Following the citizenship by investment (CIP) segment of the CBS “60 programme Minutes”, a wave of statements and press releases surfaced, which highlights the need for designated state institutions and a media strategy to convey the correct image of the Caribbean region, in particular those associated with CIP.

There is hardly any mystery to the message conveyed that Saint Lucia’s CIP (now the cheapest) is open to “prostitution, bribery and corruption” and that its financial integrity, national security socio-economic vulnerabilities and immigration are further compromised.

This is very dangerous to the principles of ethics and responsibility but, evidently in keeping with the principles of the Machiavellian way of change, however absurd, such is not surprising from “a government of law breakers” with a seemingly hidden agenda, threatening the very core of Saint Lucia.

Prime Minister Chastanet has repeatedly proven the truth of the cliché – once a liar, always a liar. To lie about one's true goals, one lie just leads to another. Some of the answers lay in policy, the others in leaked documents.

The terrible truth is that the characteristic tendency to the bigger truth is hiding in plain sight, if only disguised by its very obviousness, but citizens are becoming more aware and external conclusions more vigilant.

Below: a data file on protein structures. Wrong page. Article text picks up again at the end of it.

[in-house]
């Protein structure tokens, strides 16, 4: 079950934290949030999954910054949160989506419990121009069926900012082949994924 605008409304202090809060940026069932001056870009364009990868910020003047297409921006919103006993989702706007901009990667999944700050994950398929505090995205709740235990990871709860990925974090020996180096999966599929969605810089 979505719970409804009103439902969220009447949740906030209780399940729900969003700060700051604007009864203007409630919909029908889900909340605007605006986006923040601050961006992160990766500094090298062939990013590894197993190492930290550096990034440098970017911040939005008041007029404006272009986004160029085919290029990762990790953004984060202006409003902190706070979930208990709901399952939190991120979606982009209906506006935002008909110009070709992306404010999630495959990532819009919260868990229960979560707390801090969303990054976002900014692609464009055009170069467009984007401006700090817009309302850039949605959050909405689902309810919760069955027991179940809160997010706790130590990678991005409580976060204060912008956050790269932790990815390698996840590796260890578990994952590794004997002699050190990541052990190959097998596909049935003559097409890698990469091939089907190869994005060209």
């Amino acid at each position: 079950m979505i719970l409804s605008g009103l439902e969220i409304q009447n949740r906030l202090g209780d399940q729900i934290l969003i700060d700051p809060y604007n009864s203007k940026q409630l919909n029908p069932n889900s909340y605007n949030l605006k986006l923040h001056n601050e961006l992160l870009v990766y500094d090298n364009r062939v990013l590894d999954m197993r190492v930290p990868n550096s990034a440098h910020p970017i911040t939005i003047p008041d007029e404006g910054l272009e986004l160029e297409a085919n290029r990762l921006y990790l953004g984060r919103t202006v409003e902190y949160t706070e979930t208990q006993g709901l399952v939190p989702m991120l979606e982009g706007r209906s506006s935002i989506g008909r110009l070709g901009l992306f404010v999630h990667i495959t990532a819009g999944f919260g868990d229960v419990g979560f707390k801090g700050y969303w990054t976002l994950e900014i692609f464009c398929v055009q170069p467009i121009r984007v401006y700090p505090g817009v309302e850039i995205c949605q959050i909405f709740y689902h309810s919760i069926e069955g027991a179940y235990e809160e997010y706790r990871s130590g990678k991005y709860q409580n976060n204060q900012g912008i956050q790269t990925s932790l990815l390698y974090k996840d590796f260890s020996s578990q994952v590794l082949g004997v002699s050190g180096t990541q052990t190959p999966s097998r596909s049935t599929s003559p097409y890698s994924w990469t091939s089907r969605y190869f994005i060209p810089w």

In harmony with these implications, it is necessary to re-state that the DSH framework agreement in its present form and undertakings; likewise CIP as part of current projects under consideration; or as a standalone proposition, coupled with the Chastanet-led administration represents an existential threat to the very foundation of Saint Lucia.

This has become notable and quite clear as the Chastanet-led administration’s principles and policies are tending to devalue the essence of the Saint Lucian identity, and heading for an international designation that is unfavourable.

Put simply, this draws a parallel with low-quality governance and the vulnerability to deception and cronyism. In the absence of robust rule of law, this ultimately undermines innovation and high quality investments.

In a December 8, 2014, article I expressed the view: St Lucia Labour Party is deluded… brace for drawbacks, “after all, the essence of governance is to represent and engage the people and not marshal them adversely.” The rest is history.

The underlying fact is that the principles and policies of the Chastanet-led administration require immediate and fundamental reversal for proper determination that is eminently reasonable in the face of socio-economic upheaval.

In part 3: Many moons ago, Sir John Compton’s mantra echoed: “Lucians, watch your bread.” Currently, St Lucians are being exploited by their own government and diminished from landlords to servants!